WITH ALL THE PARTS AND PIECES AND RESOURCES THIS TEAM HAS, DOES IT SURPRISE YOU IT HASN’T HAD MORE SUCCESS?

“Well, I think the surprise to me comes from the success that we had in 2010 and how good our intermediate program was, to how 2011, 2012, with the rules change, it just didn’t work out. The thing that I feel like our team has going for it right now is that we went through years of re-building the organization and the people that work there and how we structure everything in the shop, and we haven’t had to go through that for a couple of years. We maybe have added a couple of people, but you haven’t completely re-done the engineering group or the management side of that. It’s been fairly consistent. And the group of people that we have there, I feel like, have done a really good job of hiring the right people to come in and make it better. 2014, honestly, I thought our intermediate program was better than it was in 2010 when we won a few of those races. We had seconds, thirds, fifths; we didn’t have wins, other than when I won the All-Star race, on an intermediate track. You look back at that, and at the end of the year we were disappointed in 2014. But the reality is that we actually ran better than we did in 2010. We just didn’t win any races.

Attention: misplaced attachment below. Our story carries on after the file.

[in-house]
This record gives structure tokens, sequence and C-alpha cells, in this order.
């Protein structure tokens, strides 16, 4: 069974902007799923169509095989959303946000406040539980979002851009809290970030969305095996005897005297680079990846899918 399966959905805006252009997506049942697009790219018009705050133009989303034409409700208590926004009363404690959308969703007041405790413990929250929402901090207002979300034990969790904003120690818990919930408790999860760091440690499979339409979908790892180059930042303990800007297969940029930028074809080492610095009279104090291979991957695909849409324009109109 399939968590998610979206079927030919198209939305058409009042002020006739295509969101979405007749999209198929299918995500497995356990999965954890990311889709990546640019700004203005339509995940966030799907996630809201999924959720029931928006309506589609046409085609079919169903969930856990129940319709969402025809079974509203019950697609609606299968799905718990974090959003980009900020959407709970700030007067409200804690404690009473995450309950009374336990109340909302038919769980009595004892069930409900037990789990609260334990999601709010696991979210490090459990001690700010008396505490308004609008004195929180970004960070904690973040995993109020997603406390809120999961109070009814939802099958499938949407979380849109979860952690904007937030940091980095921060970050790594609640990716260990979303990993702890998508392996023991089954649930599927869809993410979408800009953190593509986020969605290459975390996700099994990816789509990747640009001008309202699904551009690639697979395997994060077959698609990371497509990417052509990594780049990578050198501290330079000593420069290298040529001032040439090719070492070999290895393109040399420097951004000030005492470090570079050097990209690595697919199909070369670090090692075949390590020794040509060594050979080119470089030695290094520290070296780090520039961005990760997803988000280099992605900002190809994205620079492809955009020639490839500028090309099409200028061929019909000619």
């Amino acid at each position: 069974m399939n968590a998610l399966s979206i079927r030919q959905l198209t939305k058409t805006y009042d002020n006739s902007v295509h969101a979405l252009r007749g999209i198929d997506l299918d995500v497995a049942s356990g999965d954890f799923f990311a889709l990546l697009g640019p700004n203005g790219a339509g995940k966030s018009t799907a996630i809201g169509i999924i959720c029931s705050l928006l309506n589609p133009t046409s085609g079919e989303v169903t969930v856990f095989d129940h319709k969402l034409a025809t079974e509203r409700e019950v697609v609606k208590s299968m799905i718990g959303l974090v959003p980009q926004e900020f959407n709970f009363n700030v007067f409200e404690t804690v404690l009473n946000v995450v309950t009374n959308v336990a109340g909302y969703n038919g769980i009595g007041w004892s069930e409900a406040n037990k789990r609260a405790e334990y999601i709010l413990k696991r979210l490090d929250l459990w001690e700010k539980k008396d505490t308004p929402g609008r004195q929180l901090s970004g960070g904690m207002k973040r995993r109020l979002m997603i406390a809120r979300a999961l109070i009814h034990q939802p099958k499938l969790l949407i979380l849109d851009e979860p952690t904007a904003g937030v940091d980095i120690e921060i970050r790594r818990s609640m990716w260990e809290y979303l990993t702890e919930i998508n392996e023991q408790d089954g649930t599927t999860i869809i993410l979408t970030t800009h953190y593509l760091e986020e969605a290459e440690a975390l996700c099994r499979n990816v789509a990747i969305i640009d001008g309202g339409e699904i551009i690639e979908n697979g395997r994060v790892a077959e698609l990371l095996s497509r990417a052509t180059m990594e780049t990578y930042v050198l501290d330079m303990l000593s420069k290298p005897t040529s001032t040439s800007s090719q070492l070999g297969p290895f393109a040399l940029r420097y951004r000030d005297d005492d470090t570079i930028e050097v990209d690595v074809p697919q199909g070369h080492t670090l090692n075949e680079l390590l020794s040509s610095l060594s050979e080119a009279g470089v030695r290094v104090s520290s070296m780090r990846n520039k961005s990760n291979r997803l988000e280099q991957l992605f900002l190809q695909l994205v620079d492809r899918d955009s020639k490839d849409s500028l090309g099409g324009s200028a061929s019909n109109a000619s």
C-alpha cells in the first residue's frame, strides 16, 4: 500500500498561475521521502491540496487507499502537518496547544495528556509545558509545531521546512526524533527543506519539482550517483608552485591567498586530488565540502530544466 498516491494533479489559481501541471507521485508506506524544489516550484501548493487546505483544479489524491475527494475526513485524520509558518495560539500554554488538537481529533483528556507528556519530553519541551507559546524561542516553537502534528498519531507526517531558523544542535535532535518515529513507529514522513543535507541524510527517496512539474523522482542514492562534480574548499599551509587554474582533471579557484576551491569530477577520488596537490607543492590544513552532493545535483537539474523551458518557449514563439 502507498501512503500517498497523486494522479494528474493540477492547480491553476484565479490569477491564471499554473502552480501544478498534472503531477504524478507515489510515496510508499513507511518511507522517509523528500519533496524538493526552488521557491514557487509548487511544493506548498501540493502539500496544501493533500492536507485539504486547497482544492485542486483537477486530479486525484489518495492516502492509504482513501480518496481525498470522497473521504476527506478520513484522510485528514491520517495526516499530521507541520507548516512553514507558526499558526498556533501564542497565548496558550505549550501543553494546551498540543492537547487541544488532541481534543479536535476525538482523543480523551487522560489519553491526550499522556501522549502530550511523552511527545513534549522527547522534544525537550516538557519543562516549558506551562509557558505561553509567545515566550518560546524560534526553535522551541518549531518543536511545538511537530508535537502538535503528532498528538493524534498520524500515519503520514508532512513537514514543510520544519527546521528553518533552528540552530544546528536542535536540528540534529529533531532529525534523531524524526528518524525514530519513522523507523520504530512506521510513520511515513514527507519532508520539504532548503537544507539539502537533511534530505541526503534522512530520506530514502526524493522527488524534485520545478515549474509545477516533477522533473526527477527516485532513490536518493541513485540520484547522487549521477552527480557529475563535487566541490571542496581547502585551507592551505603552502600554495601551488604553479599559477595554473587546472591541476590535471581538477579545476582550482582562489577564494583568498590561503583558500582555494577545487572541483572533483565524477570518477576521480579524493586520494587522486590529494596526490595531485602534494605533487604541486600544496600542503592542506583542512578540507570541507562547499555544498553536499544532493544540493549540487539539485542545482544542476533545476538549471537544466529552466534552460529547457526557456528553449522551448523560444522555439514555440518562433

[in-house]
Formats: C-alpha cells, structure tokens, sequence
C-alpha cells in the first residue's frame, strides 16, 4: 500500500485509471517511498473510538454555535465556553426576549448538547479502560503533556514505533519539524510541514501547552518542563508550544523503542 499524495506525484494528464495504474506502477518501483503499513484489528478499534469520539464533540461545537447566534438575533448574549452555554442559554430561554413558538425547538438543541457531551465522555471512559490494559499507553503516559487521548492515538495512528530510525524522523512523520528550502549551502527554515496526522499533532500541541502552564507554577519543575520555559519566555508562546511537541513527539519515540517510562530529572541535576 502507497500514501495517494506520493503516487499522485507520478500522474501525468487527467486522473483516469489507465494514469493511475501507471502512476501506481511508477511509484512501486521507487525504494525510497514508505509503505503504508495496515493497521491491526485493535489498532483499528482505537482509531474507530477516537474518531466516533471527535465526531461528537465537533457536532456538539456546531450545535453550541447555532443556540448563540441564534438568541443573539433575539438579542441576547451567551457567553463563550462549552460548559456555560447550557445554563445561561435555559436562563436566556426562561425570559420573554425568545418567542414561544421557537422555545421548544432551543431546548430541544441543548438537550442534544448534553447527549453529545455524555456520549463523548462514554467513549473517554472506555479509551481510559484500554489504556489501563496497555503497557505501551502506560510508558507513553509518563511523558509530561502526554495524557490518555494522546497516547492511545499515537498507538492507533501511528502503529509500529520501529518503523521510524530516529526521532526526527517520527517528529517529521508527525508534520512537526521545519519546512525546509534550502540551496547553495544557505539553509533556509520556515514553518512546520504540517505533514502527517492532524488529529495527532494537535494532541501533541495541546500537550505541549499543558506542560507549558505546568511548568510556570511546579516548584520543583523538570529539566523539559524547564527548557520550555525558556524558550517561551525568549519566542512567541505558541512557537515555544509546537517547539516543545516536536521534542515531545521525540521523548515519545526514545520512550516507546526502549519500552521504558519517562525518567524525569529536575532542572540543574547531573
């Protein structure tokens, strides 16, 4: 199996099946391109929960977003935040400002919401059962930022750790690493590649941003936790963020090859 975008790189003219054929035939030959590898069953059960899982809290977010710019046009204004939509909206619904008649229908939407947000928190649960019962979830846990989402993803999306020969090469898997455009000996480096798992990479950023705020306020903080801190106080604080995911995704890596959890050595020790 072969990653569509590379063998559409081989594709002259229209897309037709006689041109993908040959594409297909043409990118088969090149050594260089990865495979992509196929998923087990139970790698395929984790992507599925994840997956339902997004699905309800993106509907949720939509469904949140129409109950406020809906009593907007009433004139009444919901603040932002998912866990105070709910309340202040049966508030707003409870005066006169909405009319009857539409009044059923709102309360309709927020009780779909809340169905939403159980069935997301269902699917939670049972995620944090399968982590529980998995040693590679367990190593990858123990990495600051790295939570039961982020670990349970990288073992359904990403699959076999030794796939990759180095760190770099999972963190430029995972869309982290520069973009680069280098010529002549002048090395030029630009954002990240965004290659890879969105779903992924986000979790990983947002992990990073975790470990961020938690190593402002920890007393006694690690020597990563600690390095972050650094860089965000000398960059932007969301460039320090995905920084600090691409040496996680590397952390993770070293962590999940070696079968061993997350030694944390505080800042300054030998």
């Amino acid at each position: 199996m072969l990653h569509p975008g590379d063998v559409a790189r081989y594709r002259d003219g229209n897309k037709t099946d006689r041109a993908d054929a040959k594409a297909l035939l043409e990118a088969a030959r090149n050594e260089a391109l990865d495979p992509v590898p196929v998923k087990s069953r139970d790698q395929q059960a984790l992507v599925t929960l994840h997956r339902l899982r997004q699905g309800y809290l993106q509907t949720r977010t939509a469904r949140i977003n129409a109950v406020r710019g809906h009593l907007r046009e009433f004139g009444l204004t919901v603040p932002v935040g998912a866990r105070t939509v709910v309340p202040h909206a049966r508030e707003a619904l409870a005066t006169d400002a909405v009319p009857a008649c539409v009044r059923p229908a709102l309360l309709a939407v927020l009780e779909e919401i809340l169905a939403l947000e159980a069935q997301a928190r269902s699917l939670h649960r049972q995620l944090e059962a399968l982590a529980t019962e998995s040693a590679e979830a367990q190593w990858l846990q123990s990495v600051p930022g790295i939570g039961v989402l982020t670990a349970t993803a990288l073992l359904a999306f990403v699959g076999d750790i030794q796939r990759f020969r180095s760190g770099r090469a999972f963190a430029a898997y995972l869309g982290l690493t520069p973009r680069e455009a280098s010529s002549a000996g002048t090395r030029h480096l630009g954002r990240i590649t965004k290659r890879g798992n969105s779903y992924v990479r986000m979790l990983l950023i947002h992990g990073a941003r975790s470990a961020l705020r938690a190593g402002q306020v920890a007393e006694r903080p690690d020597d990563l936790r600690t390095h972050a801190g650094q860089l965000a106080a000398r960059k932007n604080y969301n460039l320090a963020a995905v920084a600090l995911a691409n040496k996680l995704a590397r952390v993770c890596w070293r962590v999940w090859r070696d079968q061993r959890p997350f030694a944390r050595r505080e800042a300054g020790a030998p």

“So, last year, I thought our intermediate program was really going to be strong, and it wasn’t. We got behind. There were numerous rules changes with wanting to run the low downforce or the high drag. And our group, though we have a lot of resources, when you looked at a Gibbs or a Hendrick, they dedicated people to developing the high drag package or the low downforce; where we were committed to just what our team was right on the verge of making the Chase and you want to run well in the Chase. So if we go and we try to develop two different packages, you need to put all your effort into the Chase. So, that’s what we did. So, I don’t think disappointed is the right word.